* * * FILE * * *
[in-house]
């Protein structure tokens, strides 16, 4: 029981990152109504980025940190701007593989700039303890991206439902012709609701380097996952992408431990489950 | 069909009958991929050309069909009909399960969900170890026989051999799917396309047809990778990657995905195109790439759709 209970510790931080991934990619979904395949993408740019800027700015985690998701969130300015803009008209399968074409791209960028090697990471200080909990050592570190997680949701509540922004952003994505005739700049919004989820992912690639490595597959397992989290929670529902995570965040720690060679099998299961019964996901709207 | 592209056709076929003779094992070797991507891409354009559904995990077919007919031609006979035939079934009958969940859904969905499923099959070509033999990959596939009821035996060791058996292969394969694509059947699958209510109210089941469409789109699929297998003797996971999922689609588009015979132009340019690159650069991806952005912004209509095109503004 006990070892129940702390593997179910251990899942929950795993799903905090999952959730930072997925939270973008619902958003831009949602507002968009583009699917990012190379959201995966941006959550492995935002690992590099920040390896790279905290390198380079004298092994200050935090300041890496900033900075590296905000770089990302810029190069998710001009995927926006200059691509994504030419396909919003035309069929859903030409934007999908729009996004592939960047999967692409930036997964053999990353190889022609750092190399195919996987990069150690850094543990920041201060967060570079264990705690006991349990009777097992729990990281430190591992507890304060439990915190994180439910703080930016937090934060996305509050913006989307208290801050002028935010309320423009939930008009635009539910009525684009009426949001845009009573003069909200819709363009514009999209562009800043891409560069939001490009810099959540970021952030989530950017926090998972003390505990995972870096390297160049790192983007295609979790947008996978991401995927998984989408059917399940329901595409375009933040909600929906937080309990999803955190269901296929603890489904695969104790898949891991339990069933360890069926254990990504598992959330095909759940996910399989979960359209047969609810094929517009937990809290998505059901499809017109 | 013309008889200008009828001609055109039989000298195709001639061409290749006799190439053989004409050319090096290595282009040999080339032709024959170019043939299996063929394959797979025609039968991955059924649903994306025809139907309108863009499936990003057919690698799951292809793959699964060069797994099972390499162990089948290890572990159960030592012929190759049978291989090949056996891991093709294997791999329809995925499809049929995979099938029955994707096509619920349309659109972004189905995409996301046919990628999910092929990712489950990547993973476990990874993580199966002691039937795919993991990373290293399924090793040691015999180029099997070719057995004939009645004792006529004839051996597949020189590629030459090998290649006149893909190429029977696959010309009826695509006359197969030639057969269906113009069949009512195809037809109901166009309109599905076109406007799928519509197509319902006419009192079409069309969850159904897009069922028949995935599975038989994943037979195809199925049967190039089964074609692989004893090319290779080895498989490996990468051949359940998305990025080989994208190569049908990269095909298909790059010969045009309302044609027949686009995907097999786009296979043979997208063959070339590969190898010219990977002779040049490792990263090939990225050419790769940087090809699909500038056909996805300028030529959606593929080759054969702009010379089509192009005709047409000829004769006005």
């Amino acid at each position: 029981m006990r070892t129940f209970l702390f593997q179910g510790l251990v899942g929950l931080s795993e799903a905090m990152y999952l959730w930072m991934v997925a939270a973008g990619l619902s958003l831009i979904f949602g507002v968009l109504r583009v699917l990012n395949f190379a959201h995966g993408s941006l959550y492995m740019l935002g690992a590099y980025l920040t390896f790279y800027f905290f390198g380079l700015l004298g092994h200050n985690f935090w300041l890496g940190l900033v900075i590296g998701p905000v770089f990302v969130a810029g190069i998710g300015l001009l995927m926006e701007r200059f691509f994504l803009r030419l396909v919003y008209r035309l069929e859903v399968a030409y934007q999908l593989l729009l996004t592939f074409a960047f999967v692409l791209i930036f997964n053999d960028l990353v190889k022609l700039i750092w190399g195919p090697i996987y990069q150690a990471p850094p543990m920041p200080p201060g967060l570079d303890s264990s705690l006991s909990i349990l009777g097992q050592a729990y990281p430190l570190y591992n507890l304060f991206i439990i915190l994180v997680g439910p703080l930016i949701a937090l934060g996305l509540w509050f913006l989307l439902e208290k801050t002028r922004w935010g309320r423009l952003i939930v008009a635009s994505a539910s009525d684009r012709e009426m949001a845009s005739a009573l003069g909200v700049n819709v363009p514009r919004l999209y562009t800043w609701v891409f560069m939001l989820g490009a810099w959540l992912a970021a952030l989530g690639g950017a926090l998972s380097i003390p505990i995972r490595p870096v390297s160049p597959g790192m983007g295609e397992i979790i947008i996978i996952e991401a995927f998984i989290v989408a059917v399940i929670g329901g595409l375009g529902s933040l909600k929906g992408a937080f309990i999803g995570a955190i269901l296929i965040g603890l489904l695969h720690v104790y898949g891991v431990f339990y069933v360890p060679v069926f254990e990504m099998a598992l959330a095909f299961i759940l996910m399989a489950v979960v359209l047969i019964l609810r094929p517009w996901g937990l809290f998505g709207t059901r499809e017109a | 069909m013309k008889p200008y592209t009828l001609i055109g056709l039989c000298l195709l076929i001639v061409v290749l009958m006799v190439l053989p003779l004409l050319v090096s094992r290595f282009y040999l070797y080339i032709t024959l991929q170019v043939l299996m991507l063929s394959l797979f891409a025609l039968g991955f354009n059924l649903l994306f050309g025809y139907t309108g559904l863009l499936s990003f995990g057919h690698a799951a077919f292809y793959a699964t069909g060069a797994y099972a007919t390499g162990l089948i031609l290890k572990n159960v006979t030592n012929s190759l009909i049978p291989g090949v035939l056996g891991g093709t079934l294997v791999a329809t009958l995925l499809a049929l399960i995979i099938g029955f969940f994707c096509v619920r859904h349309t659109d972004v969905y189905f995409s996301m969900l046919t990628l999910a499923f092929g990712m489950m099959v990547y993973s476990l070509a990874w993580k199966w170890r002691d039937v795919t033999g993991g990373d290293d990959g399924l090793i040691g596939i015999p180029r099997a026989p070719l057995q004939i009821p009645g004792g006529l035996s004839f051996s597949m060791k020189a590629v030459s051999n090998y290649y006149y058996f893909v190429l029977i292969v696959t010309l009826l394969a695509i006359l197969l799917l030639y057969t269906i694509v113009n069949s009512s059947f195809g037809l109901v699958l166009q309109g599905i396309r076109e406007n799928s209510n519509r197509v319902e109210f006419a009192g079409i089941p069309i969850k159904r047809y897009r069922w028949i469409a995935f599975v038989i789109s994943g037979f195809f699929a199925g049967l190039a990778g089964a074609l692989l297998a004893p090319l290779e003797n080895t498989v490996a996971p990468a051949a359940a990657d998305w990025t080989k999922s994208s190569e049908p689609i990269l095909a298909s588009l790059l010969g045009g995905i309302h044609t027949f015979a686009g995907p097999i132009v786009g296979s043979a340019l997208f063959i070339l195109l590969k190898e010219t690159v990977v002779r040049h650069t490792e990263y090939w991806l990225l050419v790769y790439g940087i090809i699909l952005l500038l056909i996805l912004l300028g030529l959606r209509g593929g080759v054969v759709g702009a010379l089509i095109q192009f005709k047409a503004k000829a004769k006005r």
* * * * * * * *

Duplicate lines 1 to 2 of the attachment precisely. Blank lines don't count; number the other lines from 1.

[in-house]
């Protein structure tokens, strides 16, 4: 029981990152109504980025940190701007593989700039303890991206439902012709609701380097996952992408431990489950 | 069909009958991929050309069909009909399960969900170890026989051999799917396309047809990778990657995905195109790439759709 209970510790931080991934990619979904395949993408740019800027700015985690998701969130300015803009008209399968074409791209960028090697990471200080909990050592570190997680949701509540922004952003994505005739700049919004989820992912690639490595597959397992989290929670529902995570965040720690060679099998299961019964996901709207 | 592209056709076929003779094992070797991507891409354009559904995990077919007919031609006979035939079934009958969940859904969905499923099959070509033999990959596939009821035996060791058996292969394969694509059947699958209510109210089941469409789109699929297998003797996971999922689609588009015979132009340019690159650069991806952005912004209509095109503004 006990070892129940702390593997179910251990899942929950795993799903905090999952959730930072997925939270973008619902958003831009949602507002968009583009699917990012190379959201995966941006959550492995935002690992590099920040390896790279905290390198380079004298092994200050935090300041890496900033900075590296905000770089990302810029190069998710001009995927926006200059691509994504030419396909919003035309069929859903030409934007999908729009996004592939960047999967692409930036997964053999990353190889022609750092190399195919996987990069150690850094543990920041201060967060570079264990705690006991349990009777097992729990990281430190591992507890304060439990915190994180439910703080930016937090934060996305509050913006989307208290801050002028935010309320423009939930008009635009539910009525684009009426949001845009009573003069909200819709363009514009999209562009800043891409560069939001490009810099959540970021952030989530950017926090998972003390505990995972870096390297160049790192983007295609979790947008996978991401995927998984989408059917399940329901595409375009933040909600929906937080309990999803955190269901296929603890489904695969104790898949891991339990069933360890069926254990990504598992959330095909759940996910399989979960359209047969609810094929517009937990809290998505059901499809017109 | 013309008889200008009828001609055109039989000298195709001639061409290749006799190439053989004409050319090096290595282009040999080339032709024959170019043939299996063929394959797979025609039968991955059924649903994306025809139907309108863009499936990003057919690698799951292809793959699964060069797994099972390499162990089948290890572990159960030592012929190759049978291989090949056996891991093709294997791999329809995925499809049929995979099938029955994707096509619920349309659109972004189905995409996301046919990628999910092929990712489950990547993973476990990874993580199966002691039937795919993991990373290293399924090793040691015999180029099997070719057995004939009645004792006529004839051996597949020189590629030459090998290649006149893909190429029977696959010309009826695509006359197969030639057969269906113009069949009512195809037809109901166009309109599905076109406007799928519509197509319902006419009192079409069309969850159904897009069922028949995935599975038989994943037979195809199925049967190039089964074609692989004893090319290779080895498989490996990468051949359940998305990025080989994208190569049908990269095909298909790059010969045009309302044609027949686009995907097999786009296979043979997208063959070339590969190898010219990977002779040049490792990263090939990225050419790769940087090809699909500038056909996805300028030529959606593929080759054969702009010379089509192009005709047409000829004769006005």